The last trial for witchcraft in Ireland--there were never very many--thus given in MacSkimin's History of Carrickfergus: "1711, March 31st, Janet Mean, of Braid-island; Janet Latimer, Irish-quarter, Carrickfergus; Janet Millar, Scotch-quarter, Carrickfergus; Margaret Mitchel, Kilroot; Catharine M'Calmond, Janet Liston, alias Seller, Elizabeth Seller, and Janet Carson, the four last from Island Magee, were tried here, in the County of Antrim Court, for witchcraft."
Their alleged crime was tormenting a young woman, called Mary Dunbar, about eighteen years of age, at the house of James Hattridge, Island Magee, and at other places to which she was removed. The circumstances sworn on the trial were as follows:--
"The afflicted person being, in the month of February, 1711, in the house of James Hattridge, Island Magee (which had been for some time believed to be haunted by evil spirits), found an apron on the parlour floor, that had been missing some time, tied with five strange knots, which she loosened.
"On the following day she was suddenly seized with a violent pain in her thigh, and afterwards fell into fits and ravings; and, on recovering, said she was tormented by several women, whose dress and personal appearance she minutely described. Shortly after, she was again seized with the like fits, and on recovering she accused five other women of tormenting her, describing them also. The accused persons being brought from different parts of the country, she appeared to suffer extreme fear and additional torture as they approached the house.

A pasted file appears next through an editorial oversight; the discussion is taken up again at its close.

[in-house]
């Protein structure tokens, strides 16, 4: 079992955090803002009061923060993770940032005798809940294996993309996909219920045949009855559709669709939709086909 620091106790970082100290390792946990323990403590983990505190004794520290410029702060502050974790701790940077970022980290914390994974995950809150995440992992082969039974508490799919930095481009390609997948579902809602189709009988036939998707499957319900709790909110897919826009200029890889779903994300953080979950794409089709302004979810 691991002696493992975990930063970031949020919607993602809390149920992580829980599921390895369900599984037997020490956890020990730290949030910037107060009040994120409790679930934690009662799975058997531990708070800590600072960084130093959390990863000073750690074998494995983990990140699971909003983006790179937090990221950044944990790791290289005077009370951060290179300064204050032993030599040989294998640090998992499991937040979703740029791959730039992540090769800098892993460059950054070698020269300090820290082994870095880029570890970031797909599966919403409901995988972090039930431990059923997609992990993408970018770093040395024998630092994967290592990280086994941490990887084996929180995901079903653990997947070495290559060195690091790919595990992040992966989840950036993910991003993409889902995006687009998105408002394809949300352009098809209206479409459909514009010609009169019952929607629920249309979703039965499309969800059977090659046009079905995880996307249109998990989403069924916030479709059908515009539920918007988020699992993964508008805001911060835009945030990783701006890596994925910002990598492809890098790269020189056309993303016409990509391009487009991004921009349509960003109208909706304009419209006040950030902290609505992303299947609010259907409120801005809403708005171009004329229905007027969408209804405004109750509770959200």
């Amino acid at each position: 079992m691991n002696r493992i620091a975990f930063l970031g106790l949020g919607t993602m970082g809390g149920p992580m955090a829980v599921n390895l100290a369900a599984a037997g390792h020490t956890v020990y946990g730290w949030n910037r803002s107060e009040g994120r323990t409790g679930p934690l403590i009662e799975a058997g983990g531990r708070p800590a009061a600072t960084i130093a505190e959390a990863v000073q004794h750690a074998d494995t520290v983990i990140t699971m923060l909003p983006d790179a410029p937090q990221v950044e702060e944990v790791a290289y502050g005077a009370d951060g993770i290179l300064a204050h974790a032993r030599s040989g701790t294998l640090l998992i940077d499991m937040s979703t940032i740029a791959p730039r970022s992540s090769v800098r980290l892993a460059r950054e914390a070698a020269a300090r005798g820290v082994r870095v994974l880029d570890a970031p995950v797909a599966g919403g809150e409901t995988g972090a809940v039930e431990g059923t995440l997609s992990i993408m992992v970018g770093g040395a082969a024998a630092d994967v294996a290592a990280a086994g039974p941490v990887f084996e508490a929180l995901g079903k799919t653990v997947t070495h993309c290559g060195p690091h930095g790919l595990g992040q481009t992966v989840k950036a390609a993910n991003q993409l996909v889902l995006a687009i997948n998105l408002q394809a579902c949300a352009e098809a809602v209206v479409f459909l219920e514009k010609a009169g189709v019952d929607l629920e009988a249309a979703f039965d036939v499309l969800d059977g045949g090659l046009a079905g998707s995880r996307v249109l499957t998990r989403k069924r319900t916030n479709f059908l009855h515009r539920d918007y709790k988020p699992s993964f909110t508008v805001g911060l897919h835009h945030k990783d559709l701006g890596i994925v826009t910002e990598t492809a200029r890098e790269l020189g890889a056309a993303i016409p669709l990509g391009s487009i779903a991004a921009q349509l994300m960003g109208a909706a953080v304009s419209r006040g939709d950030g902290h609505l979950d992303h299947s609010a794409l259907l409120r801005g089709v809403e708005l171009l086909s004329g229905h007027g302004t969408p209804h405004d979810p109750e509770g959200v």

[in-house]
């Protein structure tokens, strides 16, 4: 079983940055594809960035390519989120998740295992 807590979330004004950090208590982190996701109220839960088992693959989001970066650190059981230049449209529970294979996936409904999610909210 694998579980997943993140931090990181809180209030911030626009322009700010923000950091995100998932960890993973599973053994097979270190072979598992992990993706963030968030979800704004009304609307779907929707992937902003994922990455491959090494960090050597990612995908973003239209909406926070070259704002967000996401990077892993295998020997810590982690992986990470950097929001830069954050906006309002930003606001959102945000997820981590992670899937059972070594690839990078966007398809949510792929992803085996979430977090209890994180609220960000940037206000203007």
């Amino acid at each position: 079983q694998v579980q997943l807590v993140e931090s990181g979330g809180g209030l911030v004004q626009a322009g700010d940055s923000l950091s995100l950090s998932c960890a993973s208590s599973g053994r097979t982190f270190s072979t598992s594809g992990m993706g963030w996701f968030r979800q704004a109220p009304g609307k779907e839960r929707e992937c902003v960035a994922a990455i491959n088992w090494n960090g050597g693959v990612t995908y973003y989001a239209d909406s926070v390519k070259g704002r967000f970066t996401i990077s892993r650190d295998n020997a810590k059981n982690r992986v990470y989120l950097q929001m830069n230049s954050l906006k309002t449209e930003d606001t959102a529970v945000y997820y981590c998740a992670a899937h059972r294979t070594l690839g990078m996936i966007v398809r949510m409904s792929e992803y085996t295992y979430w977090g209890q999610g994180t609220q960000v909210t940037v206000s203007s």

"It was also deposed that strange noises, as of whistling, scratching, etc., were heard in the house, and that a sulphureous smell was observed in the rooms; that stones, turf, and the like were thrown about the house, and the coverlets, etc., frequently taken off the beds and made up in the shape of a corpse; and that a bolster once walked out of a room into the kitchen with a nightgown about it! It likewise appeared in evidence that in some of her fits three strong men were scarcely able to hold her in the bed; that at times she vomited feathers, cotton yam, pins, and buttons; and that on one occasion she slid off the bed and was laid on the floor, as if supported and drawn by an invincible power. The afflicted person was unable to give any evidence on the trial, being during that time dumb, but had no violent fit during its continuance."
In defence of the accused, it appeared that they were mostly sober, industrious people, who attended public worship, could repeat the Lord's Prayer, and had been known to pray both in public and private; and that some of them had lately received communion.
Judge Upton charged the jury, and observed on the regular attendance of accused at public worship; remarking that he thought it improbable that real witches could so far retain the form of religion as to frequent the religious worship of God, both publicly and privately, which had been proved in favour of the accused. He concluded by giving his opinion "that the jury could not bring them in guilty upon the sole testimony of the afflicted person's visionary images". He was followed by Judge Macarthy, who differed from him in opinion "and thought the jury might, from the evidence, bring them in guilty", which they accordingly did.
This trial lasted from six o'clock in the morning till two in the afternoon; and the prisoners were sentenced to be imprisoned twelve months, and to stand four times in the pillory of Carrickfergus.
Tradition says that the people were much exasperated against these unfortunate persons, who were severely pelted in the pillory with boiled cabbage stalks and the like, by which one of them had an eye beaten out.